The collapse of the talks in Seattle, and the likely delay of another couple of years, most benefits French and Japanese farmers.

Queensland sugar growers, currently experiencing the lowest world prices in 30 years, will be hardest hit by further delays in global trade liberalisation.

What Is the World Trade Organisation?

The World Trade Organisation was established on 1st January 1995, arising out of the so-called Uruguay round of negotiations. It replaced the General Agreement on Tariffs and Trade and consists of 135 countries, has a staff of 500 and a budget of 122 million Swiss francs.

The WTO styles itself as “the only international organization dealing with the global rules of trade between nations. Its main function is to ensure that trade flows as smoothly, predictably and freely as possible”.

The WTO has a consensus-style one-country, one-vote structure and this appears to have been part of the problem in Seattle. Developing countries now comprise 3 in 4 of WTO members and are demanding a greater say than they have had in the past. This is partly because these poorer nations have what the richer nations need most: a market for their products.

All Politics Is Local

A report in today’s Financial Review, (“No trade-offs in a sleepless Seattle”, page 14) provides an interesting account of how the United States pulled the plug on the World Trade Organisation talks in Seattle.

It is even argued by some that the talks were deliberately sabotaged by President Clinton in an interview he gave to a newspaper on his way to Seattle. Clinton said he favoured the eventual imposition of punitive sanctions on countries that failed to meet core labour standards. The US Trade Representative, Charlene Barshefsky, is quoted as saying “my god, he’s blown it” when told of the comments.

Poorer countries see demands for labour and environmental safeguards as a ploy by richer nations to advance their own economic interests in the guise of freer trade.

Some see the Clinton remarks as part of an attempt to win the support of labour and environmental groups in the lead-up to the 2000 presidential and congressional elections.

At a broader level, the impact of local politics can be seen in the huge protests that took place outside the WTO conference last week. Furthermore, the recent New Zealand election can be seen as part of an electoral reaction against globalisation. The protestors, ironically, took advantage of the globalisation of communications by conducting a large part of their campaign via the Internet.

Clinton Facing Impeachment By U.S. House of Representatives

This week's TIME Magazine CoverPresident Bill Clinton is facing near-certain impeachment by the 435-member House of Representatives.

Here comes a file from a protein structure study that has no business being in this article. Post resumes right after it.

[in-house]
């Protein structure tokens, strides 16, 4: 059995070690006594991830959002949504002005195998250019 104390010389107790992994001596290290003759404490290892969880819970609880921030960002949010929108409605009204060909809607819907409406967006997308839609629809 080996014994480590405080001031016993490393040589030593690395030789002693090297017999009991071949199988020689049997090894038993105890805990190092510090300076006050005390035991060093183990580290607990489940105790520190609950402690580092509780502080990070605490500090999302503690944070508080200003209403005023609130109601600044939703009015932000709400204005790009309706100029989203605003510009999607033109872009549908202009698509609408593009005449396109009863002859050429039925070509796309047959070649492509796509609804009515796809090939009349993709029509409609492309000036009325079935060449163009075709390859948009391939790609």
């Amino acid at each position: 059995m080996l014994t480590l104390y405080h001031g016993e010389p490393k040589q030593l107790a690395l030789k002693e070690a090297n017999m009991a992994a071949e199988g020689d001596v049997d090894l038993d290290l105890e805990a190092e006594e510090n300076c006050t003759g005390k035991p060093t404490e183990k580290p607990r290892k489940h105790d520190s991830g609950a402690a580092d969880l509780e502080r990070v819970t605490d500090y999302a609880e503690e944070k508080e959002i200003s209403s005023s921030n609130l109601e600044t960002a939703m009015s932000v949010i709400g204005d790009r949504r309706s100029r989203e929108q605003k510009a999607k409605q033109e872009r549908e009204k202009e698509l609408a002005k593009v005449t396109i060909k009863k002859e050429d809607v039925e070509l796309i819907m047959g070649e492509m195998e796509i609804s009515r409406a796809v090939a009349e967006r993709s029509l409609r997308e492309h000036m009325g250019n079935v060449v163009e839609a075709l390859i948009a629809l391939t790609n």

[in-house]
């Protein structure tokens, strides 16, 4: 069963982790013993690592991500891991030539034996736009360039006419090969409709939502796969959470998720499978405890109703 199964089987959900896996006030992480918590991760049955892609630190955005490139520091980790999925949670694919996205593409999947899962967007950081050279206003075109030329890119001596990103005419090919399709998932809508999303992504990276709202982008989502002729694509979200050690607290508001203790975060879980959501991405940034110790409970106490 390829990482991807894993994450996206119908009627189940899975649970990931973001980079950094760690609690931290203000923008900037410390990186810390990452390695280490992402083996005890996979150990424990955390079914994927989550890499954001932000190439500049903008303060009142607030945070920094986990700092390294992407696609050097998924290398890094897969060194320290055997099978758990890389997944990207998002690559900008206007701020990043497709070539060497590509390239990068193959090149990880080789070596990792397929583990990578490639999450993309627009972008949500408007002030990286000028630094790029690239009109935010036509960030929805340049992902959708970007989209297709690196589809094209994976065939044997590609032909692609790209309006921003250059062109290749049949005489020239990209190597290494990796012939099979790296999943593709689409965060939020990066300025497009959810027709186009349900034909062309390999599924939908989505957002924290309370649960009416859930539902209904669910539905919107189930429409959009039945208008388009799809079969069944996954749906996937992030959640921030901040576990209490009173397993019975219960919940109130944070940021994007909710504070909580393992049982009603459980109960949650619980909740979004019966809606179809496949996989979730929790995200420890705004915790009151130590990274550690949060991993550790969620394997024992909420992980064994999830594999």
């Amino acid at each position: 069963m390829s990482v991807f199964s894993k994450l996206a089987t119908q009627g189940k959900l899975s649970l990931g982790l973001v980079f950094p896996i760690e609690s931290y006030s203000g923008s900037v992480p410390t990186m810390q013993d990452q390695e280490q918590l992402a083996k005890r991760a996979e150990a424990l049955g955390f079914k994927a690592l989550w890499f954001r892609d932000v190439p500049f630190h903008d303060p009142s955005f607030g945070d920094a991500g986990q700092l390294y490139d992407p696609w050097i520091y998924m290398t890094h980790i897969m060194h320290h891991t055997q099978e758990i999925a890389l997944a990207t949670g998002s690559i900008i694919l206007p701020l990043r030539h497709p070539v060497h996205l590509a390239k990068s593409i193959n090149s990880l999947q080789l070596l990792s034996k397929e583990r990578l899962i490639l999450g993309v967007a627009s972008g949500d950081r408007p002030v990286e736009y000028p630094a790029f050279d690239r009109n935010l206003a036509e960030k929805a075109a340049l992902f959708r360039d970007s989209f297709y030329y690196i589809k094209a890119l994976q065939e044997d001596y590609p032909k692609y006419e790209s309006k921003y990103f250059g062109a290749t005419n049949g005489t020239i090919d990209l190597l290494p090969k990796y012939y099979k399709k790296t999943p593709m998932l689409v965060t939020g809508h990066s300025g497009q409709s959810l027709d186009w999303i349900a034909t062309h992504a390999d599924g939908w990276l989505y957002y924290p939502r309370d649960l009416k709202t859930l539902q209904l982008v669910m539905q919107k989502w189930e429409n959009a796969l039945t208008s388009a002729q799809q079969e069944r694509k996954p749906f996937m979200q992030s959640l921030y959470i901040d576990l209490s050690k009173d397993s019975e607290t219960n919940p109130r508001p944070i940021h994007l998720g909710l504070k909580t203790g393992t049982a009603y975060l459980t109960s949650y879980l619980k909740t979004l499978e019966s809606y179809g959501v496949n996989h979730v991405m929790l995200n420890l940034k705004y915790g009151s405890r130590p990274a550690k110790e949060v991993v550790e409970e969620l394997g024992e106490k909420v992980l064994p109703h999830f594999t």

Debate on 4 articles of impeachment passed by the House Judiciary Committee last Friday and Saturday is due to commence at 1am Friday AEST.

The Republican Party holds 228 seats in the House, compared to the Democrats 206. There is one independent who generally votes with the Democrats. To stave off impeachment, Clinton requires the support of at least 10 Republican members of the House. With 2 days before the vote is scheduled to take place, his chances appear to be diminishing by the hour as so-called “moderate” Republicans announce their voting intentions. His most recent apology appears, if anything, to have damaged his prospects even further with wavering Republicans.

Impeachment by the House would mean that Clinton would become only the second president in American history to face a trial in the Senate. Conviction by a two-thirds vote of the Senate’s 100 members would remove Clinton from office and Vice-President Al Gore would become the nation’s 43rd President.

Bill ClintonImpeachment is roughly similar to an indictment and amounts to the laying of charges against the president. The trial in the Senate would be presided over by the Chief Justice of the Supreme Court, William Rehnquist.

The Committee of the Judiciary of the House of Representatives comprises 37 members, 21 Republicans and 16 Democrats. It has held public hearings for the past two months following the submission of the Report of the Independent Counsel, Kenneth Starr, in September. Starr’s report alleged perjury, obstruction of justice and witness tampering by the president in relation to testimony about his relationship with White House intern, Monica Lewinsky.

The Judiciary Committee’s 4 Articles of Impeachment may be read here. They can be compared to the 3 Articles of Impeachment voted by the Committee in 1974 against then President Richard Nixon. Nixon resigned the presidency before the full House met to consider his role in the Watergate scandal.

President Andrew Johnson is the only other president to have ever been impeached. He survived by one vote in the Senate.

President Bill Clinton Addresses Joint Session Of Australian Parliament

Fresh from his re-election to a second term, United State President Bill Clinton visited Australia and addressed a joint session of Parliament.

  • Listen to Prime Minister John Howard and Opposition Leader Kim Beazley welcome Clinton

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  • Listen to President Bill Clinton’s address in the House of Representatives chamber

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Text of Kim Beazley’s speech of welcome to President Clinton.